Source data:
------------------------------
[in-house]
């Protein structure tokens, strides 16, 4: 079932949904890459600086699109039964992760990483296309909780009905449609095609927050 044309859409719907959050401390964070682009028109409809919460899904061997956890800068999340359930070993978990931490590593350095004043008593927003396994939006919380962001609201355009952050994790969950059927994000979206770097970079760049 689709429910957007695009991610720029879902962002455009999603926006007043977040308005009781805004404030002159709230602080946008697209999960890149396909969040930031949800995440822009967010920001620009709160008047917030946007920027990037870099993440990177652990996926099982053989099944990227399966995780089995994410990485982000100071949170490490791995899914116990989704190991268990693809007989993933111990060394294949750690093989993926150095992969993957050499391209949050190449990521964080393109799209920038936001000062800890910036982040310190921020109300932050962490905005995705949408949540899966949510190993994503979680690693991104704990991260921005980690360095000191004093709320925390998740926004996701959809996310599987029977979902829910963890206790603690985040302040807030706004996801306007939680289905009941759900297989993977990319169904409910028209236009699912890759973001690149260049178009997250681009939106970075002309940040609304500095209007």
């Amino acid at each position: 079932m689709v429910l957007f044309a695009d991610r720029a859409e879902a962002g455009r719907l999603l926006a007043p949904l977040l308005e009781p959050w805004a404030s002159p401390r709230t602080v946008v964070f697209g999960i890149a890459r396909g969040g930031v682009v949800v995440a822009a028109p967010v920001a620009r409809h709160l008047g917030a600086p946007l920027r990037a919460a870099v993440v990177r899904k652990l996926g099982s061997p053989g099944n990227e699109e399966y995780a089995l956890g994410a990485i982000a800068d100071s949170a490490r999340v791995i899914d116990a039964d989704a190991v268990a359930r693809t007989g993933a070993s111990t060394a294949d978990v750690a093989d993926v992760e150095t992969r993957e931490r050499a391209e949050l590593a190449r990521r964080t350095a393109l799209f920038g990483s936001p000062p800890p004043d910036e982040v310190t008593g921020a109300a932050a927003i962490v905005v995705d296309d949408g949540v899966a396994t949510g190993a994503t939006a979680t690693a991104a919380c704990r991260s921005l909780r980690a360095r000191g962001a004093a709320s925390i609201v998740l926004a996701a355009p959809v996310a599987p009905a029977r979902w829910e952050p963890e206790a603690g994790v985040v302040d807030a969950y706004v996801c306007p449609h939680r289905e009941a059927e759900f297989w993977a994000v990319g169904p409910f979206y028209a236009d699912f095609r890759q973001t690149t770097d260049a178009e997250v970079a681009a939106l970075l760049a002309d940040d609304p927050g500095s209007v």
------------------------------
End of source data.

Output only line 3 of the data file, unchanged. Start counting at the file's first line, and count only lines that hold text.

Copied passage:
């Amino acid at each position: 079932m689709v429910l957007f044309a695009d991610r720029a859409e879902a962002g455009r719907l999603l926006a007043p949904l977040l308005e009781p959050w805004a404030s002159p401390r709230t602080v946008v964070f697209g999960i890149a890459r396909g969040g930031v682009v949800v995440a822009a028109p967010v920001a620009r409809h709160l008047g917030a600086p946007l920027r990037a919460a870099v993440v990177r899904k652990l996926g099982s061997p053989g099944n990227e699109e399966y995780a089995l956890g994410a990485i982000a800068d100071s949170a490490r999340v791995i899914d116990a039964d989704a190991v268990a359930r693809t007989g993933a070993s111990t060394a294949d978990v750690a093989d993926v992760e150095t992969r993957e931490r050499a391209e949050l590593a190449r990521r964080t350095a393109l799209f920038g990483s936001p000062p800890p004043d910036e982040v310190t008593g921020a109300a932050a927003i962490v905005v995705d296309d949408g949540v899966a396994t949510g190993a994503t939006a979680t690693a991104a919380c704990r991260s921005l909780r980690a360095r000191g962001a004093a709320s925390i609201v998740l926004a996701a355009p959809v996310a599987p009905a029977r979902w829910e952050p963890e206790a603690g994790v985040v302040d807030a969950y706004v996801c306007p449609h939680r289905e009941a059927e759900f297989w993977a994000v990319g169904p409910f979206y028209a236009d699912f095609r890759q973001t690149t770097d260049a178009e997250v970079a681009a939106l970075l760049a002309d940040d609304p927050g500095s209007v």